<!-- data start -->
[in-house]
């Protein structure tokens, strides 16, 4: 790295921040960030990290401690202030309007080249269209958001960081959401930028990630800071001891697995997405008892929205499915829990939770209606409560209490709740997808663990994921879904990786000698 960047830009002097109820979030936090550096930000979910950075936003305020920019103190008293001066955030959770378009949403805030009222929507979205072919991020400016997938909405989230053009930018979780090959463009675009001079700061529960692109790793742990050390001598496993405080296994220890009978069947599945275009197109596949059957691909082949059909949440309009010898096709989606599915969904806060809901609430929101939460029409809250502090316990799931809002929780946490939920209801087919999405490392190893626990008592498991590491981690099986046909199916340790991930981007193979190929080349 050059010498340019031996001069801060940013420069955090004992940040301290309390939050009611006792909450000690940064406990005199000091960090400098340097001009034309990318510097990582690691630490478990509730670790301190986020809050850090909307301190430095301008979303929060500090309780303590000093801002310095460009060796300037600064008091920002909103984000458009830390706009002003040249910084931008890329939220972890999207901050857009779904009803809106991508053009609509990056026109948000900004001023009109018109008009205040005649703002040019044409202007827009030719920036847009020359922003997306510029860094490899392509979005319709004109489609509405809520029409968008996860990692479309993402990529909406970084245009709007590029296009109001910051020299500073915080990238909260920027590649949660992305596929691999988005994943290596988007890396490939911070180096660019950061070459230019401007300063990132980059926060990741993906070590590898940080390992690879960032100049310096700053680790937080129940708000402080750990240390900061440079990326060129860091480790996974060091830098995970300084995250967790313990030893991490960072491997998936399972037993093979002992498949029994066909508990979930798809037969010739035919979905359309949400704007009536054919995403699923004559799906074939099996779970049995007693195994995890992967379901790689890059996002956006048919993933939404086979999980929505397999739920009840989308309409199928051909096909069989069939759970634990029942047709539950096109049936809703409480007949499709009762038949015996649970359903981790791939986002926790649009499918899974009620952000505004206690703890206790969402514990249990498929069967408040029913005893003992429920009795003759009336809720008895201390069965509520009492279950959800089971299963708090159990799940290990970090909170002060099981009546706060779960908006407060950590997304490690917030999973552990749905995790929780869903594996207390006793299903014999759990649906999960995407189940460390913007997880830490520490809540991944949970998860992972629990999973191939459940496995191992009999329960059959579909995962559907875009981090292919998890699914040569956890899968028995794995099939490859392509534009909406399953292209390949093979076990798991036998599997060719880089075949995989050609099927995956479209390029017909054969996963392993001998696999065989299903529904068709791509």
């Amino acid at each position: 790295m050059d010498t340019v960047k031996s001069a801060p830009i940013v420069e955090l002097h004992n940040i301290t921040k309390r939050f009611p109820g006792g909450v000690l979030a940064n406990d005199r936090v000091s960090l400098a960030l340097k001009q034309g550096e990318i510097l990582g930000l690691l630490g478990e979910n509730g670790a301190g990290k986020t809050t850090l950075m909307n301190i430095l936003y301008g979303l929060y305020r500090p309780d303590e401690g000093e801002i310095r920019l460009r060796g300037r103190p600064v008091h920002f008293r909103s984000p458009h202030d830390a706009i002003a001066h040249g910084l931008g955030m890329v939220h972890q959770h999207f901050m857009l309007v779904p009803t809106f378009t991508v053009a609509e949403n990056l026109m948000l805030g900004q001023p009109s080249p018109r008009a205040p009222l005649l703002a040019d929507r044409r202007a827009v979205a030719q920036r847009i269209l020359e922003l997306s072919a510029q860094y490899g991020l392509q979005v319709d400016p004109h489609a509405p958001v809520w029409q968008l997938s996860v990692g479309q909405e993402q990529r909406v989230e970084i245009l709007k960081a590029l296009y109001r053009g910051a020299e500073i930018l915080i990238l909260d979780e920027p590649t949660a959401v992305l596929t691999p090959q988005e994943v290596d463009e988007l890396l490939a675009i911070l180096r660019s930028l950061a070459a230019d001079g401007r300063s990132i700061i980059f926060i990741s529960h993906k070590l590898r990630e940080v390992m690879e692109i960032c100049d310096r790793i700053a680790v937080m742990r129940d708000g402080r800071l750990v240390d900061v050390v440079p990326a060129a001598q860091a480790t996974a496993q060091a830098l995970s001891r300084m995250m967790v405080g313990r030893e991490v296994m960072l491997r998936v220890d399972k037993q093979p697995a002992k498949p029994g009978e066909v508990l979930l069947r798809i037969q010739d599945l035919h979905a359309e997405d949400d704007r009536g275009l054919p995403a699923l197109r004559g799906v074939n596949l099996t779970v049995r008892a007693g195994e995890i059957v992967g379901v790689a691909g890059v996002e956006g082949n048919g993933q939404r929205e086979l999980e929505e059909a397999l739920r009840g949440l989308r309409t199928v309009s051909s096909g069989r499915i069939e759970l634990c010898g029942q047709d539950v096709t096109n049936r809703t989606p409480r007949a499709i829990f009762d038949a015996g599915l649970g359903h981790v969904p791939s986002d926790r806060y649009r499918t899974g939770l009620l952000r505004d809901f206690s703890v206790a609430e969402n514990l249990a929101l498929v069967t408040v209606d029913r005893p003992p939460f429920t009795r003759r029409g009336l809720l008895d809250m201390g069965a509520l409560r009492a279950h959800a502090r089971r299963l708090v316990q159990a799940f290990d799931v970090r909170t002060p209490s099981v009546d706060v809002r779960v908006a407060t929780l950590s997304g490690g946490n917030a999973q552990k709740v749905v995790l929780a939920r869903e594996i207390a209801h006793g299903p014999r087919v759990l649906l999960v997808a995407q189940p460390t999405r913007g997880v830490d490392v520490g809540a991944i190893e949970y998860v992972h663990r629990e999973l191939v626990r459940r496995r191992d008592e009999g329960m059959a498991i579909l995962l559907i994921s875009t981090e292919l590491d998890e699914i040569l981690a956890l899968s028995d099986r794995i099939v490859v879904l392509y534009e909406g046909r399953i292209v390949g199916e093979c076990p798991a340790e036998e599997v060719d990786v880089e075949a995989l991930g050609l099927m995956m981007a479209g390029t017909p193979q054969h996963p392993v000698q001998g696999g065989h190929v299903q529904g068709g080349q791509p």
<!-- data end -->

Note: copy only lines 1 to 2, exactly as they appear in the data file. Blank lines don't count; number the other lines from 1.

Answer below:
[in-house]
């Protein structure tokens, strides 16, 4: 790295921040960030990290401690202030309007080249269209958001960081959401930028990630800071001891697995997405008892929205499915829990939770209606409560209490709740997808663990994921879904990786000698 960047830009002097109820979030936090550096930000979910950075936003305020920019103190008293001066955030959770378009949403805030009222929507979205072919991020400016997938909405989230053009930018979780090959463009675009001079700061529960692109790793742990050390001598496993405080296994220890009978069947599945275009197109596949059957691909082949059909949440309009010898096709989606599915969904806060809901609430929101939460029409809250502090316990799931809002929780946490939920209801087919999405490392190893626990008592498991590491981690099986046909199916340790991930981007193979190929080349 050059010498340019031996001069801060940013420069955090004992940040301290309390939050009611006792909450000690940064406990005199000091960090400098340097001009034309990318510097990582690691630490478990509730670790301190986020809050850090909307301190430095301008979303929060500090309780303590000093801002310095460009060796300037600064008091920002909103984000458009830390706009002003040249910084931008890329939220972890999207901050857009779904009803809106991508053009609509990056026109948000900004001023009109018109008009205040005649703002040019044409202007827009030719920036847009020359922003997306510029860094490899392509979005319709004109489609509405809520029409968008996860990692479309993402990529909406970084245009709007590029296009109001910051020299500073915080990238909260920027590649949660992305596929691999988005994943290596988007890396490939911070180096660019950061070459230019401007300063990132980059926060990741993906070590590898940080390992690879960032100049310096700053680790937080129940708000402080750990240390900061440079990326060129860091480790996974060091830098995970300084995250967790313990030893991490960072491997998936399972037993093979002992498949029994066909508990979930798809037969010739035919979905359309949400704007009536054919995403699923004559799906074939099996779970049995007693195994995890992967379901790689890059996002956006048919993933939404086979999980929505397999739920009840989308309409199928051909096909069989069939759970634990029942047709539950096109049936809703409480007949499709009762038949015996649970359903981790791939986002926790649009499918899974009620952000505004206690703890206790969402514990249990498929069967408040029913005893003992429920009795003759009336809720008895201390069965509520009492279950959800089971299963708090159990799940290990970090909170002060099981009546706060779960908006407060950590997304490690917030999973552990749905995790929780869903594996207390006793299903014999759990649906999960995407189940460390913007997880830490520490809540991944949970998860992972629990999973191939459940496995191992009999329960059959579909995962559907875009981090292919998890699914040569956890899968028995794995099939490859392509534009909406399953292209390949093979076990798991036998599997060719880089075949995989050609099927995956479209390029017909054969996963392993001998696999065989299903529904068709791509």